Orr’s plan to fix Detroit: Sell the jewels and squeeze the pensioners

By Dave Palmer

Much talk is swirling through the news and the rumor mills as to what is going to happen to Detroit, its prized treasures, its workers, and its pensions as it is staring down the barrel of a potential Chapter 9 bankruptcy. Kevin Orr, Detroit’s emergency financial manager, seeks to stave off that possibility with some bold propositions to be sure. According to various articles in the Detroit Free Press, many priceless works of art could have a price on the auction block, some of the irreplaceable cars in the Detroit Historical Museum may be replaced with photographs under the auctioneer’s gavel, and the old idea to lease Belle Isle to the city surfaced as just a few ideas to pay off Detroit’s estimated $17 billion in debt.

As shocking as those ideas may be to many Detroiters, many more could be in for an even greater shock according to the June 9th edition of the Free Press. According to an article regarding the possibility of municipal bankruptcy for Detroit, the pension fund and associated health care costs make up about $7.5 billion of the $17 billion in unfunded debt. Surprise, surprise, retirees well out of the work force, people preparing to retire, and current workers may have to rethink their retirement situation as their pensions may be up for reduction or possible elimination. In fact, a news story aired on June 11th’s edition of 101 WRIF’s Dave and Chuck the Freak Show featured sound bites from an interview with Orr in which he referred to pensioners as “creditors” and indicated that they may have to take a hit along with all the rest of the creditors.

Pensioners are creditors? Does that mean that the city borrowed against the pension fund and now owes the workers that money? Shock.

Maybe it means that they took the workers’ contributions and tried to pay down other debt with that money. Again, shock.

No matter how the pension fund debt reached the $7.5 billion level, the fact still remains that the workers and the pensioners are not at fault. They signed a contract with the city in which they agreed to contribute part of their paycheck to the pension fund and the retirement health care plan. These plans were (hopefully) reviewed by actuaries to verify their long term sustainability, then signed, sealed and dated by city attorneys based on that assessment.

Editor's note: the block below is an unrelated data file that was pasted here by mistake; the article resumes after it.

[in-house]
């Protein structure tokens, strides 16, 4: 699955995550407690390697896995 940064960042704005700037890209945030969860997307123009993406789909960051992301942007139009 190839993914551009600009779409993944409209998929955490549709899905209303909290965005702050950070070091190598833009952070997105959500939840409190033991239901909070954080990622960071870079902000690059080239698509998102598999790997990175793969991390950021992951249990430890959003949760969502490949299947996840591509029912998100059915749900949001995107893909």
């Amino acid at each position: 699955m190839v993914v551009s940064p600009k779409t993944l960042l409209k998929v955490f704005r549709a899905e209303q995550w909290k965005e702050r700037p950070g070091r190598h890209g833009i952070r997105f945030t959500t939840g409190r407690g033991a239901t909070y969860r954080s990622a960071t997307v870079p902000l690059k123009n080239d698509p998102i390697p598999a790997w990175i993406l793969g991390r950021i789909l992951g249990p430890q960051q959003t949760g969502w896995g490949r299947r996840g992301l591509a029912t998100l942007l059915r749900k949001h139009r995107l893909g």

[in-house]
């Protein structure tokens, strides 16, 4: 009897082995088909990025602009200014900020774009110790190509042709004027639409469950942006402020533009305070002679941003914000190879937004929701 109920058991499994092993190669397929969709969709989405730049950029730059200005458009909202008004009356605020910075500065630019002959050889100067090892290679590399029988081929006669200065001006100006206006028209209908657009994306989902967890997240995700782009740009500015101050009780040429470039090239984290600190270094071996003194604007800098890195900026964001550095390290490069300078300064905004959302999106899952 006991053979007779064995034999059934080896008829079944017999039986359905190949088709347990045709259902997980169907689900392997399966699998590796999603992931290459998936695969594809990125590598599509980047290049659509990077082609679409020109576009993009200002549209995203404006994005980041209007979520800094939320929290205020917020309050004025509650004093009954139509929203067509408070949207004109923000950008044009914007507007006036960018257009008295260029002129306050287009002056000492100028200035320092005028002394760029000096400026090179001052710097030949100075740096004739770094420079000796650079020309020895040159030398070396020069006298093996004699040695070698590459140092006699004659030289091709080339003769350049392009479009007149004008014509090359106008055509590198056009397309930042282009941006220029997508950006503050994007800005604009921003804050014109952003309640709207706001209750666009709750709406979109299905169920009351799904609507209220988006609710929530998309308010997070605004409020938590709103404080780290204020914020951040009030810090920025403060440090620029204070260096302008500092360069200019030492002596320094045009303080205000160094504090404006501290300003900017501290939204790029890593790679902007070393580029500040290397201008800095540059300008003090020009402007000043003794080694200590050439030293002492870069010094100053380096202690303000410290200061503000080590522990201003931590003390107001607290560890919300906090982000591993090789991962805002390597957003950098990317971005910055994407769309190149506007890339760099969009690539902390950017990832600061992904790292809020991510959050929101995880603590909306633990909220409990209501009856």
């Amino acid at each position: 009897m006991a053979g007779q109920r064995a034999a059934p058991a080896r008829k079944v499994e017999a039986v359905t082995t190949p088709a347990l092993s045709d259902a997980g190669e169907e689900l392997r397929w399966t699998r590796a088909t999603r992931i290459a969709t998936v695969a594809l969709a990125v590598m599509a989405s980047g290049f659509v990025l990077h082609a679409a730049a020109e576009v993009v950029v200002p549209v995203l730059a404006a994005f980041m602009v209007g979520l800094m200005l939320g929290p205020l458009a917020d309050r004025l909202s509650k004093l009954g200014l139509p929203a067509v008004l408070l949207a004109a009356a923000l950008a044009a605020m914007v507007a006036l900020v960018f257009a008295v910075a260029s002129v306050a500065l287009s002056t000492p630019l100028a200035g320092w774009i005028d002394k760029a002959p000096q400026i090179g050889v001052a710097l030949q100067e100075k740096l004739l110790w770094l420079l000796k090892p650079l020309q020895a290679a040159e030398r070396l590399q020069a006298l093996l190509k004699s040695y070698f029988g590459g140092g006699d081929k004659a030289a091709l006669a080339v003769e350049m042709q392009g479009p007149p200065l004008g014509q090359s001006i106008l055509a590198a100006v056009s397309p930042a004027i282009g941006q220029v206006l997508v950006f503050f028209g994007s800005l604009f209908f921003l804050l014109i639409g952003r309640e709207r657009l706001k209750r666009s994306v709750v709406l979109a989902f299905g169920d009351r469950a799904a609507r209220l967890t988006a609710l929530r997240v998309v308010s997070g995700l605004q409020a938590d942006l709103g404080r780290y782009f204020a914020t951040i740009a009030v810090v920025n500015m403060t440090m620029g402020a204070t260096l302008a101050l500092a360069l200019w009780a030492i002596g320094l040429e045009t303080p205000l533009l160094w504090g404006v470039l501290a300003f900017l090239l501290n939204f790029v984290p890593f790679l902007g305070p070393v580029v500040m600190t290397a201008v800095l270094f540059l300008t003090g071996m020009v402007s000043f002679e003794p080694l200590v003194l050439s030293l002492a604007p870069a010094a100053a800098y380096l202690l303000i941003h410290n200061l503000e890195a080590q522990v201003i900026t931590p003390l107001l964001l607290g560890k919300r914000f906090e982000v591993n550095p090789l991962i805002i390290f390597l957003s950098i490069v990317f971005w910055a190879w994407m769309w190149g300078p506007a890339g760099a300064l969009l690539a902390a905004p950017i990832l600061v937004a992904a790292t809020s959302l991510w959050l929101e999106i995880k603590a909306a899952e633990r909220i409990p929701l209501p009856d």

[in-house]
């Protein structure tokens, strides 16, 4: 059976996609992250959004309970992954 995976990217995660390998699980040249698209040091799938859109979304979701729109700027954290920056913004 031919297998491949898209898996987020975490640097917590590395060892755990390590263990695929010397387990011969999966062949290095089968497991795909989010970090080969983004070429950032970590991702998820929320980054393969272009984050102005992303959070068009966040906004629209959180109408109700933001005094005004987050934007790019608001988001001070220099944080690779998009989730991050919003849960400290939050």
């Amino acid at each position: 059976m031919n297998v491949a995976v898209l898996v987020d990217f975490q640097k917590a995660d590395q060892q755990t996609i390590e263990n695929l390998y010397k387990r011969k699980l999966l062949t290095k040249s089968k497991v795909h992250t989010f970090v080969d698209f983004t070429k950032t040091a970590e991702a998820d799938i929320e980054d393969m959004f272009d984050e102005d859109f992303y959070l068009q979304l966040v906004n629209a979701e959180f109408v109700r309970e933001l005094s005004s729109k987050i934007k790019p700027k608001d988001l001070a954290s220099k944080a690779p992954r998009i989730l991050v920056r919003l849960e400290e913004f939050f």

Instead of penalizing the workers for signing a contract backed by fingers-crossed-behind-the-back promises of city leaders and city attorneys, perhaps we should penalize the actuaries that signed off on the long-term sustainability of the contract. We could also penalize every past member of the Detroit City Council for making such pie crust promises. While we’re at it, we should hit the smiling mayors along the way who certified that the councils had every intention to fulfill these contracts, so long as they could take money out of the piggy bank and leave IOU’s in their place. Let’s not forget all the lawyers who approved these contracts. After all, it’s become quite apparent they didn’t do their due diligence when investigating the actuaries’ long-term sustainability claims.

Some other places to consider cutting is the size of the Detroit City Council, as well as their salaries. Let’s face it, Detroit’s population has declined to a point where a nine-member city council is no longer necessary. Five might be a better number. And why doesn’t the city consider requiring them to drive their own cars to work instead of paying for a city vehicle? How about eliminating the city-financed cell phones for the council? Surely the council’s reduced salary will be enough to cover their cell phone bill.

Maybe the city could try actually collecting taxes from its residents. After all, the Detroit News reported in February that 47 percent of the city’s taxable parcels are delinquent on their 2011 bills, adding up to some $246.5 million in taxes and fees. The Detroit Free Press reported in May of 2011 that 90% of  residents who live in the city and work outside the city pay no city taxes, adding up to the total budget deficit in that year, $155 million. Sure, they scream that paying taxes is useless because the city is delinquent in its services, but did they ever consider that the city may be delinquent in their services because they don’t pay taxes?

Detroit has definitely gotten itself into a pickle that won’t be easy to get out of thanks to systemic corruption, council members and mayors playing politics, and a kick-the-can-down-the-road mentality. But, this is not the fault of the city workers who were loyal to a fault, served their required time, and now are collecting low five-figure pensions. It is directly the fault of corrupt city officials, actuaries with bad math skills, and lawyers failing to fulfill their fiduciary duties, and they, not the workers, should be made to pay the penalty with their pensions and forced to refund money collected for hours billed.